What is a Smart Contract?
- computer virus
- EVM context
- Decentralized World Computer
- Nick Szabo was a Cryptographer who coined the phrase in 1991 and defined it as “a set of promises, specified in digital form, including protocols within which the parties perform on the opposite promises”.
Ethereum smart contracts
- Ethereum’s smart contracts are supported different computer languages, which developers use to program their own functionalities.
- The Smart contracts are high-level programming abstractions that are compiled right down to EVM bytecode and deployed to the Ethereum blockchain for execution.
- The most important research-oriented language is under development called Vyper (a strongly-typed Python-derived decidable language).
- Smart contracts are often public, which exposes the likelihood to prove functionality, e.g. self-contained provably fair casinos.
- One issue associated with using smart contracts on a public blockchain is that bugs, including security holes, are visible to all or any but can’t be fixed quickly. One example of this is the 17 June 2016 assault on The DAO, which couldn’t be quickly stopped or reversed.
- There is research underway on the way to use formal verification to precise and prove non-trivial properties. A Microsoft Research report noted that writing solid smart contracts are often extremely difficult in practice, using The DAO hack for instance this problem.
- The report explained the tools that Microsoft had developed for verifying contracts, and noted that a large-scale analysis of published contracts is probably going to uncover widespread vulnerabilities. The report also stated that it’s possible to verify the equivalence of a Solidity program and therefore the EVM code.
- Ethereum apps are written in one among seven different Turing complete languages. Developers use the language to make and publish applications that they know will run inside Ethereum. The stable coin teether and DAI, and therefore the prediction market Augur are samples of applications that run on Ethereum.
- The use case proposals have comprised finance, the IoT, farm-to-table produce, electricity sourcing, and pricing. For example, Breitling issues digital certificates of authenticity to owners of its watches on Ethereum which may be transferred to new owners and help prove authenticity. Ethereum is (as of 2020) the leading blockchain platform for initial coin offerings projects, with over 50% market share.
The life cycle of a sensible Contract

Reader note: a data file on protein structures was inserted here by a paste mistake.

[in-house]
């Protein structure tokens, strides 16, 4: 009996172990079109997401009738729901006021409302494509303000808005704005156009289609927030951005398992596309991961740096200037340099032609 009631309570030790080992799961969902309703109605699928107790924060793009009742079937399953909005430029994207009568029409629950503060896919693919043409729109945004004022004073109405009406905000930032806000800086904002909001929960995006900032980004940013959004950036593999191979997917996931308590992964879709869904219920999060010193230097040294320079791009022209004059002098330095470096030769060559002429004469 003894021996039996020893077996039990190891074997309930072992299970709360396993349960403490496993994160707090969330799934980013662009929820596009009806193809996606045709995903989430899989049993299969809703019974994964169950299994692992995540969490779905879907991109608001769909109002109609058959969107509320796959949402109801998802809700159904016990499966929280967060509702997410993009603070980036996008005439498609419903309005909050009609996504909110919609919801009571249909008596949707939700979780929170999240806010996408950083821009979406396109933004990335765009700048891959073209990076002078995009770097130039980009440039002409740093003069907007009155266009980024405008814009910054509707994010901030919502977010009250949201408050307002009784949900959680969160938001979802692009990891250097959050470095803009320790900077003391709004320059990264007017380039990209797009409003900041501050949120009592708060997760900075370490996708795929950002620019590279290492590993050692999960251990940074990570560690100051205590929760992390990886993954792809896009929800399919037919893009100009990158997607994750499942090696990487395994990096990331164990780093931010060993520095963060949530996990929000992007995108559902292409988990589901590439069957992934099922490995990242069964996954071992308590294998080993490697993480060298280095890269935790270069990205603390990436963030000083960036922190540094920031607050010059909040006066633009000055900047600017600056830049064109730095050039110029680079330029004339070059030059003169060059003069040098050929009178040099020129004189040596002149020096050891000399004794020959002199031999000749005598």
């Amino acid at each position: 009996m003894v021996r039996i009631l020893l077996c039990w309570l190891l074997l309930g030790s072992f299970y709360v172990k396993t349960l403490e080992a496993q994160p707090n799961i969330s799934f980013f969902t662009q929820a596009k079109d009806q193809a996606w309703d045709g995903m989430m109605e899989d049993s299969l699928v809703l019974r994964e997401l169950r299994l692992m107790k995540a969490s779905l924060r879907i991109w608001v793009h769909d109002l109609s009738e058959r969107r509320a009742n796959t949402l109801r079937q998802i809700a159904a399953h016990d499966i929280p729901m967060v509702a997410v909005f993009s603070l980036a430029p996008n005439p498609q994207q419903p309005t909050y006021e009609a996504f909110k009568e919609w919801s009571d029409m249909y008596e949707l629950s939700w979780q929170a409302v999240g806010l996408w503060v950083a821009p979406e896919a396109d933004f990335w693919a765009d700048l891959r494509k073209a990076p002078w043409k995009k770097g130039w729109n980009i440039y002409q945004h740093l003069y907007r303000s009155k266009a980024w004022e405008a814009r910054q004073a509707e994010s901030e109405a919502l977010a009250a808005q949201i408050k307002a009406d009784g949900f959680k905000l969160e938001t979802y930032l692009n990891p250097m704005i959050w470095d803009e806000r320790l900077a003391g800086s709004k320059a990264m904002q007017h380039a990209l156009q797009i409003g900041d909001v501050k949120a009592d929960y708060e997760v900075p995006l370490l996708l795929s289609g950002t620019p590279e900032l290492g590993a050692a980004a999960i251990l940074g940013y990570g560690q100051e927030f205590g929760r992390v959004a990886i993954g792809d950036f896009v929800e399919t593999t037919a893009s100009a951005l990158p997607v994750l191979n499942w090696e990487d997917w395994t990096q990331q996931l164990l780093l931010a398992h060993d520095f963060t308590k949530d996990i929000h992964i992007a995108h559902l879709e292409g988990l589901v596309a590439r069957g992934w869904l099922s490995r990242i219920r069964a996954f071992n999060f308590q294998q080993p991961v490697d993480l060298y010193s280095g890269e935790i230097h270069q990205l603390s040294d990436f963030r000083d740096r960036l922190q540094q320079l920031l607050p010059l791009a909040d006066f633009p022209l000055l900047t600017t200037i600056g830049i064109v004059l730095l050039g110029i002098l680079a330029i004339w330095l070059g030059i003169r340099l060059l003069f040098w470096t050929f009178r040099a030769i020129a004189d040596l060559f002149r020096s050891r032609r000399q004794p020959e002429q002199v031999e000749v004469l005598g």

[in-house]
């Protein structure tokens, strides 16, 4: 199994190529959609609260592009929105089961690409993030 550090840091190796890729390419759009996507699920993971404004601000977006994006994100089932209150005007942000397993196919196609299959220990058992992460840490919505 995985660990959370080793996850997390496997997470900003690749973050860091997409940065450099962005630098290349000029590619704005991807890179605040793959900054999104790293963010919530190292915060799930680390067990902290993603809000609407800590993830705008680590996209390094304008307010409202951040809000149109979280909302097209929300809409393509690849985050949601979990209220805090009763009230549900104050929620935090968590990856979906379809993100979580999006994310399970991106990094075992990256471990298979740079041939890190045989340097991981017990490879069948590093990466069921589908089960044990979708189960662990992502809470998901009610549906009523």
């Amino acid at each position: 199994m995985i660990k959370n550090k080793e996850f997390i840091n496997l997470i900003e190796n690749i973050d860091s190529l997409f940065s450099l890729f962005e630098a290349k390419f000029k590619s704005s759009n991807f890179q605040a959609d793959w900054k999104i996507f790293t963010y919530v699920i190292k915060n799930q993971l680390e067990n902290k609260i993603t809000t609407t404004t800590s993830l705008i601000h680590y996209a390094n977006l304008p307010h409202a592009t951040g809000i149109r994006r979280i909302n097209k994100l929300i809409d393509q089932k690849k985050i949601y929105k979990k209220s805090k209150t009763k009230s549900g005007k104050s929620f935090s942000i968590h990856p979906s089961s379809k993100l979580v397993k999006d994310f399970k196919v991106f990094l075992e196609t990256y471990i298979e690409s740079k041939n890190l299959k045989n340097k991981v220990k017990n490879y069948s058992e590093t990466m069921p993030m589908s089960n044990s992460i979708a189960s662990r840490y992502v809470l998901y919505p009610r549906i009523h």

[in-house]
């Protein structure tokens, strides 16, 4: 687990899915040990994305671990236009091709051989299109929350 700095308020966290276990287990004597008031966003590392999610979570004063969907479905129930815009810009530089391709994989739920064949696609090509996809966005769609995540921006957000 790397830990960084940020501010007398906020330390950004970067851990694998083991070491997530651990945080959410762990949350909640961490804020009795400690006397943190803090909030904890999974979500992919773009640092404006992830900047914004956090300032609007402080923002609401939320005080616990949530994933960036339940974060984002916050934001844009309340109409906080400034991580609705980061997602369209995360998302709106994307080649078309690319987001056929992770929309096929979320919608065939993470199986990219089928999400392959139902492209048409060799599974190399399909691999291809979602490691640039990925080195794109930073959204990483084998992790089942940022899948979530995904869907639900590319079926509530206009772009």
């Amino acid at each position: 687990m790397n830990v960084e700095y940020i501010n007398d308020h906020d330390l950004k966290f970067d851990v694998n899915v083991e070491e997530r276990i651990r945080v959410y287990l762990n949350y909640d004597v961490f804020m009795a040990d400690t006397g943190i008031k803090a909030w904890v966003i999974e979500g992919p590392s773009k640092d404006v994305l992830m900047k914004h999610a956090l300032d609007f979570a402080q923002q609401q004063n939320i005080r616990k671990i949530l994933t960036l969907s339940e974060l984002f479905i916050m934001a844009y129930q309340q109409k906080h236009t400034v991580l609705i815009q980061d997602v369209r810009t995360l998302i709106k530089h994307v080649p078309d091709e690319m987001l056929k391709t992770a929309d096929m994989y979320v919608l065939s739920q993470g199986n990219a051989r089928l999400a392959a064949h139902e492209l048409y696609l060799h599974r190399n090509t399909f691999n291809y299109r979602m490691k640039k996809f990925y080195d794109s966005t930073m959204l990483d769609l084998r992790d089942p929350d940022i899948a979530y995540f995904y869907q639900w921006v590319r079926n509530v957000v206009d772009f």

- Written during an application-oriented language, such as Solidity.
- It compiled to the low-level bytecode that runs in EVM.
- Deployed employing a sealed instrument transaction.
- Contract Addresses are often utilized in a transaction because of the recipient for sending funds to the contract or calling one among the contract’s functions.
- Contracts only run if they’re called by a transaction.
- Contracts never run “on their own” or within the background”.
- Smart contracts aren’t executed “in parallel” in any sense
Smart Contract execution
- Can call another contract which will call another contract, and so on.
- First, accept a sequence of execution will always be called by a transaction from an EOA.
- Recorded as long as all execution terminates successfully, otherwise RollBack.
- Failed Transaction remains recorded as having been attempted.
- Ether which spent on gas for the implementation is deducted from originating account,
- It otherwise has not had enough effects on the contract or account state.
Deleting smart contract
- Contract code can’t be changed.
- By vanishing the code and its inner state(storage) from its address,—–Leaving a blank account.
- Executing on EVM opcode called SELF DESTRUCT.
- The Costs “negative gas” a gas refund (incentive for releasing network resources) doesn’t remove the transaction history (past) of the contract–IMMUTABILITY. SELF DESTRUCT capability will only be available if the contract possess that functionality
- EVM may be a valid machine that runs a special sort of code called EVM byte code.
- Any application-oriented language might be adopted to write down smart contracts.
- A variety of special-purpose languages have emerged for might be adopted to write down smart/programming smart contracts.
- Declarative(Functional) programming languages (Haskell and SQL)
- Imperative(Procedural) programming languages(C++ and Java)